Judicial Branch

Last year, it was health care and immigration reform. This year, the big state issues before the U.S. Supreme Court generally fall into two broad categories—environmental and searches cases. The court also will hear a couple of cases of interest to states that don’t fall into those broad categories, Lisa Soronen, executive director of the State and Local Legal Center, said during a preview of state-related cases expected in the 2013 Supreme Court term during a webinar last week.

To say the Supreme Court’s October 2011 term was “all about the states” is hardly an overstatement.  The two most prominent cases of the term—the Affordable Care Act case and the Arizona immigration case—were both about states’ rights.  (And if the Court takes a gay marriage case next term it will be states’ rights round two). 

State courts in 2011 continued to face acute problems associated with contention over judicial selection, unrealistic budget allocations and attacks on the legitimacy of the state court’s role as arbiter of the constitutionality of state laws. Sound leadership is a key ingredient to overcoming these and other pressing challenges. Steps taken to strengthen and reinvigorate judicial leadership were among the more newsworthy developments of 2011. Those steps included efforts to enlist new understandings of what compels people to obey the law in order to better guide court management and court reform.

The fields of medicine, education, child welfare, mental health, probation and corrections have all been influenced by evidence-based practices. In essence, evidence-based practices are a set of guidelines—based upon rigorous research, evaluations and meta-analysis—that have proved effective in improving decision making and outcomes. In the medical world, for example, evidence-based practice refers to the “conscientious, explicit, and judicious use of current best evidence in making decisions about the care of individual patients.”1 Only recently, however, has this approach spilled over into state courts in the form of providing decision-making tools for judges at the time of criminal sentencing.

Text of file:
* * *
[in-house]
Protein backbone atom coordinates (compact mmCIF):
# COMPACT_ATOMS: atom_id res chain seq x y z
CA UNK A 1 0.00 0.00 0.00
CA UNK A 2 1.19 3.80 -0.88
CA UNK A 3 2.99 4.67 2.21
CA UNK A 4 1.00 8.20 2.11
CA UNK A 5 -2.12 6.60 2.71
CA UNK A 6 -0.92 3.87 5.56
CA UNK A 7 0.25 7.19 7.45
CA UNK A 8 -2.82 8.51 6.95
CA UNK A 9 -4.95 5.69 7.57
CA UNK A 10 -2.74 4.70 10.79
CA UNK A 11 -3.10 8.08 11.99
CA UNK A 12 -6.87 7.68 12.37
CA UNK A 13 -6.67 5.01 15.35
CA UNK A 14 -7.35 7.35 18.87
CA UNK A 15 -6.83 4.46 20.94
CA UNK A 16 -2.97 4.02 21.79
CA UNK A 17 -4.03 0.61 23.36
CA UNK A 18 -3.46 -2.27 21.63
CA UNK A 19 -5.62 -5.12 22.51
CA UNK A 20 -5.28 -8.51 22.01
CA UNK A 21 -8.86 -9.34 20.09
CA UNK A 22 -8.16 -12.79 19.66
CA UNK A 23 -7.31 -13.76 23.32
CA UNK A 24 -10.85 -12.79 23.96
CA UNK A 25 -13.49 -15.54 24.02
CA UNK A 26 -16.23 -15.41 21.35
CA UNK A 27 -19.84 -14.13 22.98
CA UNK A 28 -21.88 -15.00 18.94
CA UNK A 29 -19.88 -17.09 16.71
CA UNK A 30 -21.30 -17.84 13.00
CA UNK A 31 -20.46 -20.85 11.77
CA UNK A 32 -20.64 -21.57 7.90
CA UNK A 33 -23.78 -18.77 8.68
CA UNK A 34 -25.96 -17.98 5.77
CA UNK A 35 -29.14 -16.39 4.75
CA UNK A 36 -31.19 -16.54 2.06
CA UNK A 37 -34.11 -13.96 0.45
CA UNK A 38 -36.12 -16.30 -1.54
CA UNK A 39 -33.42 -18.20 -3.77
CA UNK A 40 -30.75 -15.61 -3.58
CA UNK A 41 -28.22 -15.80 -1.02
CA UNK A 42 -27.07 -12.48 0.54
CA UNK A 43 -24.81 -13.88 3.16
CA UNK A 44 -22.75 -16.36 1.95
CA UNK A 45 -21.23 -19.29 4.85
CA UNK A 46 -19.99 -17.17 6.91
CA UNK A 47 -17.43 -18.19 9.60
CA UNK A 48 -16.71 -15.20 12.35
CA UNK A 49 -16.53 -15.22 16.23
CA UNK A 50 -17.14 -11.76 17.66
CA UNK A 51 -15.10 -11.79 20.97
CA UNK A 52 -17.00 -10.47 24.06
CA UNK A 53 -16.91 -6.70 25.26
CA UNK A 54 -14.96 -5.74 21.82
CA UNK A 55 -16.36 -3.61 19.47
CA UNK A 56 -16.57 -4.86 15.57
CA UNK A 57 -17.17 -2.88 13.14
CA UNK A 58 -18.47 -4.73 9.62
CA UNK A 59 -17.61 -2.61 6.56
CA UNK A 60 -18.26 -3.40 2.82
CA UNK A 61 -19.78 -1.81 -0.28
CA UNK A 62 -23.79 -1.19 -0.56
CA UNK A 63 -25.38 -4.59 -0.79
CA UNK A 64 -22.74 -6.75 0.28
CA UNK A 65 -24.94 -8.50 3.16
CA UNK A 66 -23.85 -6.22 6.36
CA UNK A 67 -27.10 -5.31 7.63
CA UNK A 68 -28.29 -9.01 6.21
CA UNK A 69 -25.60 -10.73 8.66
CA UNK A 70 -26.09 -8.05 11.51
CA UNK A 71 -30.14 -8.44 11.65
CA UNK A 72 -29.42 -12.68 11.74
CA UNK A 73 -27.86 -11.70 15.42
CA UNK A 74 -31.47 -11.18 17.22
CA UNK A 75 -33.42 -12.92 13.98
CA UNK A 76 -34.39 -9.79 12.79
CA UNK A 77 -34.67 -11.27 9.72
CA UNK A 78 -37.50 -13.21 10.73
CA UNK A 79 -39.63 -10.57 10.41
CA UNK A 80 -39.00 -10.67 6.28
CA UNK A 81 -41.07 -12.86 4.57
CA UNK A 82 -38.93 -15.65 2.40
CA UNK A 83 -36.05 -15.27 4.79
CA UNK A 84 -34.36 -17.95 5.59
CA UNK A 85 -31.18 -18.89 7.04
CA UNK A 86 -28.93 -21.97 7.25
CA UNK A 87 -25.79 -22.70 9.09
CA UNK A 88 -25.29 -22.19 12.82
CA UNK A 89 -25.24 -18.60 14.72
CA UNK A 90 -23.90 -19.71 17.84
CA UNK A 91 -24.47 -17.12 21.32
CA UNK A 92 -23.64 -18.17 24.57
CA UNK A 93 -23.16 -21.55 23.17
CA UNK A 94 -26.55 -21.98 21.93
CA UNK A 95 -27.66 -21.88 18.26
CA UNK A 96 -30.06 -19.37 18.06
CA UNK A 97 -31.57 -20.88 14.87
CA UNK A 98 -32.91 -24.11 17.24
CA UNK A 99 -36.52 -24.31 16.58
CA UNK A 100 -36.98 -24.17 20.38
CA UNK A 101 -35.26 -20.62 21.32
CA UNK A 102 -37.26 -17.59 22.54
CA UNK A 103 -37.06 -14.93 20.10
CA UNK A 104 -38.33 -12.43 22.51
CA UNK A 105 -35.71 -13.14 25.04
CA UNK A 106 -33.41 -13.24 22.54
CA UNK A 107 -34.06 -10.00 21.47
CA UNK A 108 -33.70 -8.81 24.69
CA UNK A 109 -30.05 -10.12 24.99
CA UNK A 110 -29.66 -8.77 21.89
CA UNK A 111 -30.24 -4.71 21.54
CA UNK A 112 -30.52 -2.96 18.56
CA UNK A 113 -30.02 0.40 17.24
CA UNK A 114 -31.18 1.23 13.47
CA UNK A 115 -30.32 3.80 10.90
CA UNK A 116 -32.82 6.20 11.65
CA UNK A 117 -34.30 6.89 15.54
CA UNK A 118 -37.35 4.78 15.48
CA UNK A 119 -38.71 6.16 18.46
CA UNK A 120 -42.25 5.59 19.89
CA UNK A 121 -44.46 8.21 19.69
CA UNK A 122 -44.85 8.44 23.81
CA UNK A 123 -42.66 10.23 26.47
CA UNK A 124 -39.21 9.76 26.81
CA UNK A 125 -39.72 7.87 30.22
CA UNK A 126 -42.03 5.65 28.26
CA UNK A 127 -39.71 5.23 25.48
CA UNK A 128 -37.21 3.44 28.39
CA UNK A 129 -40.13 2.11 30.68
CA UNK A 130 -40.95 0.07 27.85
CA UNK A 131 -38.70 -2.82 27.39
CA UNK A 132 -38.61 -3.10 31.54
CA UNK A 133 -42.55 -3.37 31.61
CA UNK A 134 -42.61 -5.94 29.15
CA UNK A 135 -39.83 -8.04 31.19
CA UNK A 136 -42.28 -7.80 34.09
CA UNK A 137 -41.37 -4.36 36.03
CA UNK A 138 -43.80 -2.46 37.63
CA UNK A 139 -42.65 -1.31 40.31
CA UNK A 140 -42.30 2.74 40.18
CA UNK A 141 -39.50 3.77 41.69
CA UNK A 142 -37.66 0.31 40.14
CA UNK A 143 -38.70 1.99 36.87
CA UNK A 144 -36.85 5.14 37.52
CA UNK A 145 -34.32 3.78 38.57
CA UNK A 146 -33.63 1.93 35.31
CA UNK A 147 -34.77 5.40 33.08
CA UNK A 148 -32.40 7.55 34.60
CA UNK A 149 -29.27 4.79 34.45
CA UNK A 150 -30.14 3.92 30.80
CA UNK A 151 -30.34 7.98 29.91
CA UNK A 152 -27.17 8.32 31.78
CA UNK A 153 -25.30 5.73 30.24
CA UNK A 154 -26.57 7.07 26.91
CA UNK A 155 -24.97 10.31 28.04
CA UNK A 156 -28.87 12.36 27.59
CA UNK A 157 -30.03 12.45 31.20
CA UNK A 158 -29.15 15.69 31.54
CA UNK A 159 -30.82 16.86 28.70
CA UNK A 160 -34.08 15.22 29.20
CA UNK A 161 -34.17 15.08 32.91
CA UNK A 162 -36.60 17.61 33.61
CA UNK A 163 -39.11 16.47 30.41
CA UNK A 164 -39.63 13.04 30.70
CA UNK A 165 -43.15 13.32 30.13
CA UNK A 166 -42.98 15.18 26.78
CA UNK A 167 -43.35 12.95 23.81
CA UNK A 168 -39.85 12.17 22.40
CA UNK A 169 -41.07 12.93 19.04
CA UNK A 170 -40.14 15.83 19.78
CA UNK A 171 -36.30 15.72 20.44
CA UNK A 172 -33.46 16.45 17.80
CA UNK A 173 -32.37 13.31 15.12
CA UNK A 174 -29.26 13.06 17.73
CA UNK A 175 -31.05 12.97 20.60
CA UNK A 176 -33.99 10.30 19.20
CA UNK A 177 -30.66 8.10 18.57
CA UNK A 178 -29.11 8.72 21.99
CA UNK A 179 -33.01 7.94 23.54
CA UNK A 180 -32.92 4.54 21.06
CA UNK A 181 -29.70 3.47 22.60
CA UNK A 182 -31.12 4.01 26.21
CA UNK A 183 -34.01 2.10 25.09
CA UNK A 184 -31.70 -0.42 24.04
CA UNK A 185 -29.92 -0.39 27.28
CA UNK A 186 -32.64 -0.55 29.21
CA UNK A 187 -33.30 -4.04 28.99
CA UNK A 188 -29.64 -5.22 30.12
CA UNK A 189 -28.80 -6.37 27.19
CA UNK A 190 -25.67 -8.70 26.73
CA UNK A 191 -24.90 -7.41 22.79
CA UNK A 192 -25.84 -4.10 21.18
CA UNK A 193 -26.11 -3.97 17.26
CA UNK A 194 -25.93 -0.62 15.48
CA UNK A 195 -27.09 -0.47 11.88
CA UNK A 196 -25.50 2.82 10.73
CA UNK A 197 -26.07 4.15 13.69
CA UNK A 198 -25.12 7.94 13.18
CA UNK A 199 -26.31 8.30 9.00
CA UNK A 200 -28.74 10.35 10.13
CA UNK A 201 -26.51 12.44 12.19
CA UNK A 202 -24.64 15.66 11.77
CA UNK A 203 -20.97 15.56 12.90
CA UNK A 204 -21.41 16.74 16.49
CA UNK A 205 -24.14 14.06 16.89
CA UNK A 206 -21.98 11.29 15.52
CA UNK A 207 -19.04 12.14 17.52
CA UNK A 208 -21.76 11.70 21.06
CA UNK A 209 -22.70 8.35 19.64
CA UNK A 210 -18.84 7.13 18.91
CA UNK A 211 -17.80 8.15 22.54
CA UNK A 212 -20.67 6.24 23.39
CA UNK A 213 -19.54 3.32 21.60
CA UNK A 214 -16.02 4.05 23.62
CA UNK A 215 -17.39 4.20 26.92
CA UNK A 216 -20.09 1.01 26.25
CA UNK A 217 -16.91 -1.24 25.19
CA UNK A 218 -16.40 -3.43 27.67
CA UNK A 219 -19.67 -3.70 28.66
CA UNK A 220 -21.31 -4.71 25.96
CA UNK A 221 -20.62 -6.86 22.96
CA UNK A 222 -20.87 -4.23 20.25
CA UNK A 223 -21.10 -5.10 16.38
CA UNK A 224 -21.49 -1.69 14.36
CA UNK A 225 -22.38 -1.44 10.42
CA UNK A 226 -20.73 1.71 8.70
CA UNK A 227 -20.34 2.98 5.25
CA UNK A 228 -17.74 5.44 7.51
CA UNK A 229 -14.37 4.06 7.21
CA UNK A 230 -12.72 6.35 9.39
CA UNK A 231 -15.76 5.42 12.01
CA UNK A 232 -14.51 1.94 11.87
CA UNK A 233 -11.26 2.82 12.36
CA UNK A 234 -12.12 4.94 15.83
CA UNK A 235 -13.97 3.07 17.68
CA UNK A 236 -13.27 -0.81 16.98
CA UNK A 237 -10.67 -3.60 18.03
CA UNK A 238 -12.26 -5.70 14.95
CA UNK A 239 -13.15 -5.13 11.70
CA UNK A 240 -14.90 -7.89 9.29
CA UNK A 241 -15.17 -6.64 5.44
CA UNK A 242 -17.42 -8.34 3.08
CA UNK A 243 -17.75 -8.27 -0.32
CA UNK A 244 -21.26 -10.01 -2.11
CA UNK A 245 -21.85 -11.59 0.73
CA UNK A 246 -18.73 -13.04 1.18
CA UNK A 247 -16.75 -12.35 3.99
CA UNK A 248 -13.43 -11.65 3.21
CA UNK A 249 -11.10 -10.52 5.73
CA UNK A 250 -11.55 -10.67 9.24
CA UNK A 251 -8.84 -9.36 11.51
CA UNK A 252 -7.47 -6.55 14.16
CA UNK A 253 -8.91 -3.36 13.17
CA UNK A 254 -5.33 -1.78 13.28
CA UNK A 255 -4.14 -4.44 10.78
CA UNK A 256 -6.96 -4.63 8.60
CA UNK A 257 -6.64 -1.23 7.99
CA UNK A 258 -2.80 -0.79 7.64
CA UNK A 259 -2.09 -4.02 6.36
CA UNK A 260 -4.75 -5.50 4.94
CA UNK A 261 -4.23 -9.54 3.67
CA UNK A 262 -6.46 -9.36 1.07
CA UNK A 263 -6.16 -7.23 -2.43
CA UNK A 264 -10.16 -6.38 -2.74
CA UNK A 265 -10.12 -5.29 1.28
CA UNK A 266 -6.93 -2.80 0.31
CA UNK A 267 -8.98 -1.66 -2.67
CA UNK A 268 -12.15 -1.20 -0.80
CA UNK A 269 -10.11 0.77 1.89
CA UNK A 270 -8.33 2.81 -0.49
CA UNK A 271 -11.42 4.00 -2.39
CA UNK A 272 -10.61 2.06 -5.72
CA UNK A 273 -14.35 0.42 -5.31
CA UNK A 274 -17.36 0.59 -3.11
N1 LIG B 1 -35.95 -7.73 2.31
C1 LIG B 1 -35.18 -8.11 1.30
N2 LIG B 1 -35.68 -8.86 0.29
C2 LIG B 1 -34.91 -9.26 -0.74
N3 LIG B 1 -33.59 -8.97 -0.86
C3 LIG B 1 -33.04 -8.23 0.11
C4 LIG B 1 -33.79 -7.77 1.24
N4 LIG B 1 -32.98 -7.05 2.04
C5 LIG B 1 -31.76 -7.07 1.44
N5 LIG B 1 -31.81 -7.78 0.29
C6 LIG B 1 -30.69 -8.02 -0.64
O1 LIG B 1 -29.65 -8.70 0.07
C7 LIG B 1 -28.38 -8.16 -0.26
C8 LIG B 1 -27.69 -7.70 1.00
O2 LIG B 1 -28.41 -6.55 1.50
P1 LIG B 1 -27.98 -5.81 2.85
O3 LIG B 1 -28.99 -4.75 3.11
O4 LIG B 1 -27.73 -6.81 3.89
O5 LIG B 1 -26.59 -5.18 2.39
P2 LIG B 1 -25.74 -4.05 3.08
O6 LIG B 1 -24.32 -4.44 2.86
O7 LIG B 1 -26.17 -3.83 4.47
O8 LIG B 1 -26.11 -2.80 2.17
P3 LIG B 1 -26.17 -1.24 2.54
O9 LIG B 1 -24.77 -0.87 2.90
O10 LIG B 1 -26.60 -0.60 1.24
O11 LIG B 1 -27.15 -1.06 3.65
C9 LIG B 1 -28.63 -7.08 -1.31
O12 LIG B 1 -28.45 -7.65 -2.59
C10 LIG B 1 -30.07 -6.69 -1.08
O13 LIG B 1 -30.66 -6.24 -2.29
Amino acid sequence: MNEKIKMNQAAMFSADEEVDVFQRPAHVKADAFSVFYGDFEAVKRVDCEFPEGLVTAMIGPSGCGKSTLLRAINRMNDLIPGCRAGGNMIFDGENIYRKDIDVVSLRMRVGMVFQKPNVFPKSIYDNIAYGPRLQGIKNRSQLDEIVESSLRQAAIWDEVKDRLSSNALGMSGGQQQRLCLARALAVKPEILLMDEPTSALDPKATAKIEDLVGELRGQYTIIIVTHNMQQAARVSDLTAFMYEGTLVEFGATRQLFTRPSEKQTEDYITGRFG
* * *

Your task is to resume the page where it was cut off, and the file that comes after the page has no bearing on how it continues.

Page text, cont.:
In its October Term 2011, the U.S. Supreme Court will decide four significant and prominent federalism cases involving states. These cases include the Affordable Care Act cases, the Arizona immigration case, the Texas redistricting case and the California Medicaid case. The State and Local Legal Center (SLLC) filed amicus curiae briefs in four cases to be decided this term affecting state and local government, including the California Medicaid case.

Chapter 5 of the 2012 Book of the States contains the following articles and tables:

The U.S. Supreme Court’s October 2011 term has been an exciting one for state government. Prominent cases from this term affecting states include those involving the Affordable Care Act, Arizona’s immigration law, redistricting in Texas and a California Medicaid dispute.

The last week of June likely will be big even for Americans who generally don’t give a second thought to the U.S.  Supreme Court because the Affordable Care Act cases and the Arizona immigration case will be decided then. 

But for at least state government and the State and Local Legal Center (SLLC) this week has been exciting!  The Supreme Court issued opinions in two cases where the SLLC filed an amicus brief:  Armour v. Indianapolis and Reichle v. Howards.  Remarkably, the SLLC’s brief was cited in Armour v. Indianapolis.     

As state leaders begin to realize and utilize the incredible potential of technology to promote transparency, encourage citizen participation and bring real-time information to their constituents, one area may have been overlooked. Every state provides public access to their statutory material online, but only seven states provide access to official versions of their statutes online. This distinction may seem academic or even trivial, but it opens the door to a number of questions that go far beyond simply whether or not a resource has an official label.

A recent story on multiple news outlets report a Texas man claimed a $300,000 McMansion for a mere $16 through an obscure property law concept called adverse possession.  The Texas resident, Kenneth Robinson, simply paid a $16 filing fee at the local courthouse and immediately moved into the foreclosed property.  Under Texas law, if he manages to stay in the property for three years, he will be granted title to the house and be its rightful owner.